Swimming Against the Stream

For most people in the music industry the House of Commons Select Committee hearings are not their first-choice for internet browsing. Yet during November and December 2020, the Digital, Culture, Media and Sports, Select Committee embarked on an investigation that may have far reaching implications for the industry. They are reviewing the ‘Economics of Music Streaming’.

The Committee will have a wide look at the industry.

“With streaming currently accounting for more than half of the global music industry’s revenue, the inquiry will look at the business models operated by platforms such as Spotify, Apple Music, Amazon Music and Google Play."

The significance of this can again be found in their terms of reference:

"Music streaming in the UK brings in more than £1 billion in revenue with 114 billion music streams in the last year, however artists can be paid as little as 13% of the income generated.”

If Spotify and the others are the potential villains it would be hoped their investigations stretch as far as YouTube, perhaps the greatest source of under payment. For example, an artist who has 100,000 streams on YouTube only receives around $69 for their labours or alternatively if they wanted to earn the USA minimum wage, they would need over 2 million streams to achieve that basic earning level. Little wonder that as Google, the parent company revealed in 2019, YouTube generated £15 billion dollars in revenue. As a friend of mine put it.

“I get thousands upon thousands of hits but it only pays enough to buy a pot noodle a day”.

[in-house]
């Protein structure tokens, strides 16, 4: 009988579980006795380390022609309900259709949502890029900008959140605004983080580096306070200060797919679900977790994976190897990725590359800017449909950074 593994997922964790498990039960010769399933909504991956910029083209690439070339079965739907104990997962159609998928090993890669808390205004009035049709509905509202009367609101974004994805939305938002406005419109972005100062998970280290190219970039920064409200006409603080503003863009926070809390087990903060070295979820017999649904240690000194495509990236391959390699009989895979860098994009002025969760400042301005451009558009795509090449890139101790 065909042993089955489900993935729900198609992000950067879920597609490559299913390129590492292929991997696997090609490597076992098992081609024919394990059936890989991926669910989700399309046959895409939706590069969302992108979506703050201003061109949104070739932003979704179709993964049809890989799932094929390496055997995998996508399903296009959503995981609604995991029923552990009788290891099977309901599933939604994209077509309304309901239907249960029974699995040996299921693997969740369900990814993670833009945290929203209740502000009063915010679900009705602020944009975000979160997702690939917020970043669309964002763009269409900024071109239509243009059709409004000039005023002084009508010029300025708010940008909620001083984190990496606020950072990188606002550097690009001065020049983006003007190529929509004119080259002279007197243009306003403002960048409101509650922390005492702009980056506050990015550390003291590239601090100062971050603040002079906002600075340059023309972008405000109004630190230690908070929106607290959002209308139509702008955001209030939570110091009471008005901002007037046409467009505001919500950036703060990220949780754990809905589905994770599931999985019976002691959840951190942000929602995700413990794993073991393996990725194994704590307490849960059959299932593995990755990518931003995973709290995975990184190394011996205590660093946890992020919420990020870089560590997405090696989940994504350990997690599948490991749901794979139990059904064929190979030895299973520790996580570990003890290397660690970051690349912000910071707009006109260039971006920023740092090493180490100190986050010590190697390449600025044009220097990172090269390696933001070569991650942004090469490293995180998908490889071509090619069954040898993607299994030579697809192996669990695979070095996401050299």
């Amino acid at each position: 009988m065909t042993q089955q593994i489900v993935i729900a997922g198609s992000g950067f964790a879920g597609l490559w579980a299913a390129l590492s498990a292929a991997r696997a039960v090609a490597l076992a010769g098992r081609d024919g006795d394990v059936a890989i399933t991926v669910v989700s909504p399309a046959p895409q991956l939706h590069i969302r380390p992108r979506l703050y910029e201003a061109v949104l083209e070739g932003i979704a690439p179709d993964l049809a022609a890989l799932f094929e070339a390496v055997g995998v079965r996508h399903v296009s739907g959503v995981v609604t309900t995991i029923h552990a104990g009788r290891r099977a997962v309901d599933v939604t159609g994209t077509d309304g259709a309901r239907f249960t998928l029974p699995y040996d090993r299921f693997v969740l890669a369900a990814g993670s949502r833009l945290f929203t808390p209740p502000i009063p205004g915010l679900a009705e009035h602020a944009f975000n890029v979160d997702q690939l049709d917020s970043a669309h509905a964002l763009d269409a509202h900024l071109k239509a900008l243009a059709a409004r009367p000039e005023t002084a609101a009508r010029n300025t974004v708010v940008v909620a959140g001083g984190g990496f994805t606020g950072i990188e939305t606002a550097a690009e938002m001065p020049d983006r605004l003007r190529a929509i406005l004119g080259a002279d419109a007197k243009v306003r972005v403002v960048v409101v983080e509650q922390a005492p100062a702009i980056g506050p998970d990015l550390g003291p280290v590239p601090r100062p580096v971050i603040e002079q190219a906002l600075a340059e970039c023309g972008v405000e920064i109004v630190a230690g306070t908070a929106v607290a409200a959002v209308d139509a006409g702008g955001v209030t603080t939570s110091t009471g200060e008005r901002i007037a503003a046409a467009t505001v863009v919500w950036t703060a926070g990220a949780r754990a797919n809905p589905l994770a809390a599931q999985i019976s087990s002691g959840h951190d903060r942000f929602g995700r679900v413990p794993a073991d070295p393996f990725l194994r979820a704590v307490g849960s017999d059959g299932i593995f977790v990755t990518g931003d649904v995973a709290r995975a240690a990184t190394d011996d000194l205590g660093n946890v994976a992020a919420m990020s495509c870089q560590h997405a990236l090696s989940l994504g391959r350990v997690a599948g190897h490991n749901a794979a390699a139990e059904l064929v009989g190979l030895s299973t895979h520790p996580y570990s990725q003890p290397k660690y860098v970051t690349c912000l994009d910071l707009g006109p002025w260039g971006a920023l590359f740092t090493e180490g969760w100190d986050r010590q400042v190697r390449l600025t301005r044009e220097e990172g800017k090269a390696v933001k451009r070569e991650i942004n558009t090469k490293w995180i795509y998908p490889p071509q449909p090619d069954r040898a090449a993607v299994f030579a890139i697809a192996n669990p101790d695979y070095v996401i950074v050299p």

Pot noodle? He’s lucky. If he wasn’t an independent artist, 80% of his snack would be eaten by his recording company!

Interestingly, a comparison is often made between the music industry and football, where top footballers like top musicians earn huge sums. Yet such a comparison is far from accurate because whilst there is a strong trickle down the leagues in football in terms of earnings, that is hardly true in the music industry. For example, a footballer in the English Championship (the second tier) earns on average £29,000 a week, with even the lowest paid estimated to get £8,500 or £400,000 a year. Even in the league below the average wage is still estimated to be over £4,000 per week or eight times the average musician’s salary.

In football the money is paid regardless of whether players are ‘performing’ or not, or how many people come to watch them. In the music industry whilst ‘premier’ artists earn high revenues, lesser artists, who fill up the catalogues of streaming services, get vastly less. Spotify currently pays between $.006 and $.004 per stream and YouTube much less at $.0007. Consequently, for major artists their big earnings come not from streaming but from tours and merchandising. For example, in 2018 Beyonce earned $27 million from tours but only $4.2 million from all her streamed work.

Buzzfeed explores why, using Taylor Swift’s digital recordings, to illustrate the point.

“For iTunes, Apple takes a 30% cut of every sale. The remaining 70% is split between Taylor and her record label, Big Machine Records. While there's no way to know the exact breakdown, artists typically receive 12% to 20% of sales. Swift's take would be on the higher end of that scale or even higher, given her privileged negotiating position as the flagship artist of her label, Big Machine Records.”

So back at the House of Commons, the Committee is currently receiving oral and written evidence, although how extensive this might be is under some threat as at the start of proceedings the Committee chair was moved to say:

“We have been told by many different sources that some of the people interested in speaking to us have become reluctant to do so because they fear action may be taken against them if they speak in public. I would like to say that we would take a very dim view if we had any evidence of anyone interfering with witnesses to one of our inquiries.”

Given the Committee’s brief is to…“Examine what economic impact music streaming is having on artists, record labels and the sustainability of the wider music industry.”

…it will be interesting to see how keen MP’s and eventually the government will be, to take on some of the giants of the music industry in return for a fairer deal for artists.



See also

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